Research Highlights

A mutation disparity in Arabs

Published online 30 April 2010

Mohammed Yahia

A mutation in the gene encoding the human clotting cofactor V, which is known as the factor V Leiden (FVL) mutation, puts people at up to a 140-fold increased risk of developing venous thromboembolic disorders (VTEs).

Researchers from Kuwait conducted a study on a sample of 400 healthy Arabs from Kuwait, Syria, Jordan, the Palestinian territories and Egypt, to screen for the FVL mutation. In total, 9% of the people who took part in the study were found to carry the mutation. However, only 4.5% of the Kuwaiti Arabs screened positive for FVL, compared with 18% of the non-Kuwaiti Arabs.

The low incidence seen in the Kuwaitis was similar to results from previous studies conducted in Saudi Arabia and Yemen, both of which are geographically close to Kuwait; those countries that showed a high prevalence of the mutation were geographically farther away, around the eastern Mediterranean basin.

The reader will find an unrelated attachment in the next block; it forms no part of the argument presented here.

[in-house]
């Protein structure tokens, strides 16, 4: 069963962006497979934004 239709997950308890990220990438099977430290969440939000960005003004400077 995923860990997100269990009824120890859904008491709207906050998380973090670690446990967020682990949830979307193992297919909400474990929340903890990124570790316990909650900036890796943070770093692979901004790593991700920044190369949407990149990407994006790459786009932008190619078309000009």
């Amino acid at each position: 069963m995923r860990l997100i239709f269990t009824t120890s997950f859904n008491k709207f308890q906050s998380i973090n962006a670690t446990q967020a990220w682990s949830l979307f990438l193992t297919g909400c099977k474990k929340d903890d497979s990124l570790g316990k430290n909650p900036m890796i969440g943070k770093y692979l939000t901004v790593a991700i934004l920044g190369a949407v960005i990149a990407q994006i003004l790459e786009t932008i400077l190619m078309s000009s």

The researchers suggest that, when studying the FLV mutation in Arabs, it might be useful to divide them into two groups: those from the Arab peninsula and those from Eastern Mediterranean countries. Further studying the origin of the FVL mutation in Arabs, particularly those in the second group, could help in locating a chromosomal locus for Arab ancestry to be linked to FVL and could explain the inconsistency in the results between the two groups.


  1. Dashti, A. et al.Factor V Leiden mutation in Arabs in Kuwait by real-time PCR: different values for different Arabs. Journal of Human Genetics. 55, 232-235 (201 | Article | PubMed |